Thursday, October 02, 2014

Herman Melville / Susan Howe / Evan S. Connell

Evan S. Connell, 1924-2013

Tête sans bribe. No scrapings left in the pan. Read—lazily—“at” various things, eschewing the surfeit pall of consistency. Usual ambuscade of the present “moment,” its endlessly shotgunned rounds of pseudomorphs (call it “info”) oblivioning adherence. Oblivion, v.: to put into oblivion. Melville, writing to Evert A. Duyckinck (12 February 1851):
I can not write the thing you want. . . . If I were to go on to give you all my reasons—you would pronounce me a bore, so I will not do that. You must be content to beleive that I have reasons, or else I would not refuse so small a thing.—As for the Daguerreotype (I spell the word right from your sheet) that’s what I can not send you, because I have none. And if I had, I would not send it for such a purpose, even to you.—Pshaw! you cry—& so cry I.—“This is intensified vanity, not true modesty or anything of that sort!”—Again, I say so too. But if it be so, how can I help it. The fact is, almost everybody is having his “mug” engraved nowadays; so that this test of distinction is getting to be reversed; and therefore, to see one’s “mug” in a magazine, is presumptive evidence that he’s a nobody. So being as vain a man as ever lived; & beleiving that my illustrious name is famous throughout the world—I respectfully decline being oblivionated by a Daguerretype (what a devel of an unspellable word?)
Whence—possibly—Susan Howe’s lovely and sense-troubling line out of “Melville’s Marginalia” (The Nonconformist’s Memorial, 1993): “Skipping oblivion for forfeit . . .” In context:
Morality I will not thought

Along the glistening shore

we tramp to leave their print

Melville the source hunter

hawking corollaries for coal

foraging for fuel in copses

What a semi-barbarous ballad

Saw that the saw sawed thought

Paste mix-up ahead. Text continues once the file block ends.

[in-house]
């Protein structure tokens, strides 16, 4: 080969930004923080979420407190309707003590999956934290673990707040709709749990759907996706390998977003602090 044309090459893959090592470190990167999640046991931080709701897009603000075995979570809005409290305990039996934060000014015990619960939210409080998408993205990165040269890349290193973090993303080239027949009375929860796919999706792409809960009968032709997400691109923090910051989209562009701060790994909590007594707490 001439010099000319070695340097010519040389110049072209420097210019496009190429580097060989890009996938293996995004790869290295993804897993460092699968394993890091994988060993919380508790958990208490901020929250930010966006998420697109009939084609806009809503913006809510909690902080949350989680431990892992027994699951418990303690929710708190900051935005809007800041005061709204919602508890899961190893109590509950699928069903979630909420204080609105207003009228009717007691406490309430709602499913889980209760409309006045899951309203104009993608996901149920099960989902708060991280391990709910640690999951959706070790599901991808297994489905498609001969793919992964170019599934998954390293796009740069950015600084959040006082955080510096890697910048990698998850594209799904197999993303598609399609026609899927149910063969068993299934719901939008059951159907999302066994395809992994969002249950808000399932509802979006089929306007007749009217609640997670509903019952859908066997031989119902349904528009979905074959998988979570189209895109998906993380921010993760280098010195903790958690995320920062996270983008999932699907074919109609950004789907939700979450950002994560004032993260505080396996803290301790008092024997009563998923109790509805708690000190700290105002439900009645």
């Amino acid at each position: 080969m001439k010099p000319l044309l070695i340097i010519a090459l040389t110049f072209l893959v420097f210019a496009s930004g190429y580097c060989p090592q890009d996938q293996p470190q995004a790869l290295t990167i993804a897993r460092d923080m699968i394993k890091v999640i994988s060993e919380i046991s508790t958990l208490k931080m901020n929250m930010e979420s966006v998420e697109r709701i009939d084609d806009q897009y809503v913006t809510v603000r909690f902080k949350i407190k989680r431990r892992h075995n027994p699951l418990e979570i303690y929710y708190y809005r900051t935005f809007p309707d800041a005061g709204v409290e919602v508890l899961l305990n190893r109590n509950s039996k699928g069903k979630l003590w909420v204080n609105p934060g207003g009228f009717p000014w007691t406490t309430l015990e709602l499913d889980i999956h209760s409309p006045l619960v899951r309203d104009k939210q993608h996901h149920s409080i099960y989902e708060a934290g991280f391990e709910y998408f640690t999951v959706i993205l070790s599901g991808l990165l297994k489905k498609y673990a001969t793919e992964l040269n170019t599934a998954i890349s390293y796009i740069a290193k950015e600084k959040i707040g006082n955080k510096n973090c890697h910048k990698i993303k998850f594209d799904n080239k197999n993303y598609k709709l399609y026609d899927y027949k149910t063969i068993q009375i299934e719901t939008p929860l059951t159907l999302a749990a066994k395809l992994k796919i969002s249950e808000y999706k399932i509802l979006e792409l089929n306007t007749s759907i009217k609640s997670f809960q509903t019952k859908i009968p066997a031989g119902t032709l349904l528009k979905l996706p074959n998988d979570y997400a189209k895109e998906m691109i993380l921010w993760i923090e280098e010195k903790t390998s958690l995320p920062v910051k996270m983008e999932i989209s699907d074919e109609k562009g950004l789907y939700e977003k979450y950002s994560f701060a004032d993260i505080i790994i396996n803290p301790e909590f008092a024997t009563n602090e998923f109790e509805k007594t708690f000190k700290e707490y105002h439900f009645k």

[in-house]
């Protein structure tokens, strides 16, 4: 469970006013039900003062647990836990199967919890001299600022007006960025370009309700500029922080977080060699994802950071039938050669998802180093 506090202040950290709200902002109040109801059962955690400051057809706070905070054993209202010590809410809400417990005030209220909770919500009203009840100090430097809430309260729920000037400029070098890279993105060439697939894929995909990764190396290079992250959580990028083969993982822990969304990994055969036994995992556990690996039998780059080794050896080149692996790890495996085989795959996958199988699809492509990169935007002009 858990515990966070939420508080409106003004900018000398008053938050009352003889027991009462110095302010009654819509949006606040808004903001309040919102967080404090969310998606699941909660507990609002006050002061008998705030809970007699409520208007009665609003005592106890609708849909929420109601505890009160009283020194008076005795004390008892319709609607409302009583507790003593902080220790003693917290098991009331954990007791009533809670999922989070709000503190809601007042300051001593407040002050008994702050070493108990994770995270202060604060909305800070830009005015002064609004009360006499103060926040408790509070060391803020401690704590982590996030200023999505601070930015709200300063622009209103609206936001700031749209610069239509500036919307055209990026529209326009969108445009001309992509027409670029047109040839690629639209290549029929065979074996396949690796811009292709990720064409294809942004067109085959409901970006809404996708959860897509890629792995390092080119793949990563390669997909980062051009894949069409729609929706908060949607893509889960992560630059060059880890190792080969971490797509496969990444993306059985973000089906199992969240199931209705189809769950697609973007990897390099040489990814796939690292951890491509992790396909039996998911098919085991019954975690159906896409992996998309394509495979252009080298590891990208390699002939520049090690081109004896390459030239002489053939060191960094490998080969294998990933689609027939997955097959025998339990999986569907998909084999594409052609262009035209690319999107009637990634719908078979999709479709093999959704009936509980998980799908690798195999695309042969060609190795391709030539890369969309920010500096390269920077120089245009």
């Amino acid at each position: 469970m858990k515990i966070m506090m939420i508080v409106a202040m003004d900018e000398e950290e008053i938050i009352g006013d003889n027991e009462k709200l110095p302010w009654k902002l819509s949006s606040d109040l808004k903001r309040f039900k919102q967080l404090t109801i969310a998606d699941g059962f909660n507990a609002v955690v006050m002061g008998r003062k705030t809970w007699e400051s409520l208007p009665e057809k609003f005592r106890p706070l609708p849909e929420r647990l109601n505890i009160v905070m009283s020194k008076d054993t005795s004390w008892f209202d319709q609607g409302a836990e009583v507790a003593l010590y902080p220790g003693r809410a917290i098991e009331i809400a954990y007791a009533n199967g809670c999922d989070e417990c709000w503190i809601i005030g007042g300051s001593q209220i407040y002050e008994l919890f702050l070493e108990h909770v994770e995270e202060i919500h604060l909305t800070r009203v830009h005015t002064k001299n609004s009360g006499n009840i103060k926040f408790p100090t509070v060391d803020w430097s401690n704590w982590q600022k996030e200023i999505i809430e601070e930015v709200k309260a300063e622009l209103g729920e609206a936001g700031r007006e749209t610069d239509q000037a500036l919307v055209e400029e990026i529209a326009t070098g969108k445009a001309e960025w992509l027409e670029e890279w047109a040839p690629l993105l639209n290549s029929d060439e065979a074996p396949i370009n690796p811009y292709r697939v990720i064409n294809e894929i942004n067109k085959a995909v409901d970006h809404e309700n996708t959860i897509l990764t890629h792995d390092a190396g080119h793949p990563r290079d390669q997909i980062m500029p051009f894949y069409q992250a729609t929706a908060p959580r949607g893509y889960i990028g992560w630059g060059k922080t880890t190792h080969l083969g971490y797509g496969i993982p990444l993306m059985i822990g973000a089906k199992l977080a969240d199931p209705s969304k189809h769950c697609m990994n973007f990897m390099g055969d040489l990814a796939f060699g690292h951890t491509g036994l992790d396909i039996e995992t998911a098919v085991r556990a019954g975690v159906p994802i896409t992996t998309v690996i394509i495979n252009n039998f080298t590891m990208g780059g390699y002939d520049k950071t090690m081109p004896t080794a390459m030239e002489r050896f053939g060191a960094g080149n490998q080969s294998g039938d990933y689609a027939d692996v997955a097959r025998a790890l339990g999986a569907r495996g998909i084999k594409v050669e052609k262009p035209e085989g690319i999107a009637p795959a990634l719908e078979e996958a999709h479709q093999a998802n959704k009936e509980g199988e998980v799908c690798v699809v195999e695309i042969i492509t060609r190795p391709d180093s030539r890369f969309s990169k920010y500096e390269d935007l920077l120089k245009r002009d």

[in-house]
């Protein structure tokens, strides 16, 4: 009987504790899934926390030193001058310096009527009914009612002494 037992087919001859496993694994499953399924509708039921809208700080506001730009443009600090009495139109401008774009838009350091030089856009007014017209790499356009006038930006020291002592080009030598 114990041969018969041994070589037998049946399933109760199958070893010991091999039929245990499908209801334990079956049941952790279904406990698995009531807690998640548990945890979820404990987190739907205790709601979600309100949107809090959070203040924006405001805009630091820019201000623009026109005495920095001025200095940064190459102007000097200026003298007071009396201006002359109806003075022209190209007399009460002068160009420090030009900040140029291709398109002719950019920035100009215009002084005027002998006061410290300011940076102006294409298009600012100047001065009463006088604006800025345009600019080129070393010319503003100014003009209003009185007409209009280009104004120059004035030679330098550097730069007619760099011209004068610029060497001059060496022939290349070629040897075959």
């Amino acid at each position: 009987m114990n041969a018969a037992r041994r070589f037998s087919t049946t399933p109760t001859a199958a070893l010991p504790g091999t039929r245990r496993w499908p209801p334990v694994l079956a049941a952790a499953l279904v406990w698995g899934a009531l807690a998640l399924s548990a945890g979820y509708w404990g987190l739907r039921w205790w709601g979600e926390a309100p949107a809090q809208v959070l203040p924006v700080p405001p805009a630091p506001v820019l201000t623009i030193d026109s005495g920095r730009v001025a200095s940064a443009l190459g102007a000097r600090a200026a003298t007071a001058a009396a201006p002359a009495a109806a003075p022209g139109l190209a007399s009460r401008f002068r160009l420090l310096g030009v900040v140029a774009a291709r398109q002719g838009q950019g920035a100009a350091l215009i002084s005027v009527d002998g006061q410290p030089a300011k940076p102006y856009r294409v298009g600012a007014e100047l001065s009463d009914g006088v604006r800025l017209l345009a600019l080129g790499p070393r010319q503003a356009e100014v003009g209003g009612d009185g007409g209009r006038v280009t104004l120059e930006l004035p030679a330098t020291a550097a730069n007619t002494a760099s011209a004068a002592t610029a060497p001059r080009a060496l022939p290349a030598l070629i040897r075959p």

Skipping oblivion for forfeit

Wide universe no matter what

that their thought may go out

the margin s mile of welcome
I don’t know. (“I ‘eschew’ knowing”: “Wide universe no matter what . . .”) Turning the pages of another kin, another of the company. Out of Evan S. Connell’s Alchymic Journals (2006):
Atoms of blood presumably are round and smooth, gliding past one another without discomfort—in contrast to those of iron, which must be harsh and coarse. Atoms comprising a soul I imagine to be gelatinous or immature because of unfulfilled promise. Atoms of flesh must be formless—inert and sluggish. As to the brain, I suspect its particles are nimble, elusive. Philosophers argue that we should not speculate like apostles on substantial employment since time works about us, quilting and scoring innocence. I myself think arguments of philosophy more fatuous and sterile than breezes ruffling the North Sea. What sick man hearing them ever shook off his grievance?

I prescribe long ocean voyages to counterbalance enervation because water serves as a powerful adjuvant toward phantasy, but if asked to explain this animus—I cannot. Or by gazing toward the wintry shoulder of Albristhorn I willingly rejoice with little comprehension. Hapless I reflect on my beginning in a yellow cloak, a student burrowing at darkness, an unread apothecary calculating circles by a cupping-glass whose vitals quaked at the sight of green wounds. I think I must be very far from the lap of eternity, stippled by pinchbeck rhetoric, Arabian conjecture. I am an alchymic doctor at the rim of the world and five days have I traveled without a compass.
And, cut loose into the soubresauts of inconstancy, its manic traceries: “Through stages of flux we plummet—dizzily revolving corks that whirl around a watery vortex—incapable of resisting our own volition yet quick and anxious to explain anagrams secured within the closet of matter, redefining symmetries that are but the meanest crust of nature.”